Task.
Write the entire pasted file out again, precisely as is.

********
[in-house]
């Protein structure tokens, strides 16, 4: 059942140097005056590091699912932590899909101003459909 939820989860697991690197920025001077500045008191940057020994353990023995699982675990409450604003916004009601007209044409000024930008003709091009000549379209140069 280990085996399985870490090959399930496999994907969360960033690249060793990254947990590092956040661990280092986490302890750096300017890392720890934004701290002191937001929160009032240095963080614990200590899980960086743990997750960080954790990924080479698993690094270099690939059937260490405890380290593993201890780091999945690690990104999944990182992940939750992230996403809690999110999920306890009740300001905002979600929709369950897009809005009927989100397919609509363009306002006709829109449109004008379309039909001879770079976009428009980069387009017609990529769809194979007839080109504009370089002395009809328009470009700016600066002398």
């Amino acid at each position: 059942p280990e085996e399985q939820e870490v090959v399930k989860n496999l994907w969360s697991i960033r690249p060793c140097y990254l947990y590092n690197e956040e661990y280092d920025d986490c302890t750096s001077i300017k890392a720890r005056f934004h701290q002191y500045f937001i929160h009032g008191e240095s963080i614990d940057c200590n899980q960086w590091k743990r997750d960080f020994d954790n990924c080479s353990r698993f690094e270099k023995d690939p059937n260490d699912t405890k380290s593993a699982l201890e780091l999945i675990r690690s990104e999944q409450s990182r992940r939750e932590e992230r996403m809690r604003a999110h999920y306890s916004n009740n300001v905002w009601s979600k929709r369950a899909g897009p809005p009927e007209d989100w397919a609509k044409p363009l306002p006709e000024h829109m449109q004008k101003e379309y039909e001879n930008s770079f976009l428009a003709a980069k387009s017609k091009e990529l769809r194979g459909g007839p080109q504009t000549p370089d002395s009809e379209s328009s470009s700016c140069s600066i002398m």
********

[in-house]
């Protein structure tokens, strides 16, 4: 059942140097005056590091699912932590899909101003459909 939820989860697991690197920025001077500045008191940057020994353990023995699982675990409450604003916004009601007209044409000024930008003709091009000549379209140069 280990085996399985870490090959399930496999994907969360960033690249060793990254947990590092956040661990280092986490302890750096300017890392720890934004701290002191937001929160009032240095963080614990200590899980960086743990997750960080954790990924080479698993690094270099690939059937260490405890380290593993201890780091999945690690990104999944990182992940939750992230996403809690999110999920306890009740300001905002979600929709369950897009809005009927989100397919609509363009306002006709829109449109004008379309039909001879770079976009428009980069387009017609990529769809194979007839080109504009370089002395009809328009470009700016600066002398």
């Amino acid at each position: 059942p280990e085996e399985q939820e870490v090959v399930k989860n496999l994907w969360s697991i960033r690249p060793c140097y990254l947990y590092n690197e956040e661990y280092d920025d986490c302890t750096s001077i300017k890392a720890r005056f934004h701290q002191y500045f937001i929160h009032g008191e240095s963080i614990d940057c200590n899980q960086w590091k743990r997750d960080f020994d954790n990924c080479s353990r698993f690094e270099k023995d690939p059937n260490d699912t405890k380290s593993a699982l201890e780091l999945i675990r690690s990104e999944q409450s990182r992940r939750e932590e992230r996403m809690r604003a999110h999920y306890s916004n009740n300001v905002w009601s979600k929709r369950a899909g897009p809005p009927e007209d989100w397919a609509k044409p363009l306002p006709e000024h829109m449109q004008k101003e379309y039909e001879n930008s770079f976009l428009a003709a980069k387009s017609k091009e990529l769809r194979g459909g007839p080109q504009t000549p370089d002395s009809e379209s328009s470009s700016c140069s600066i002398m």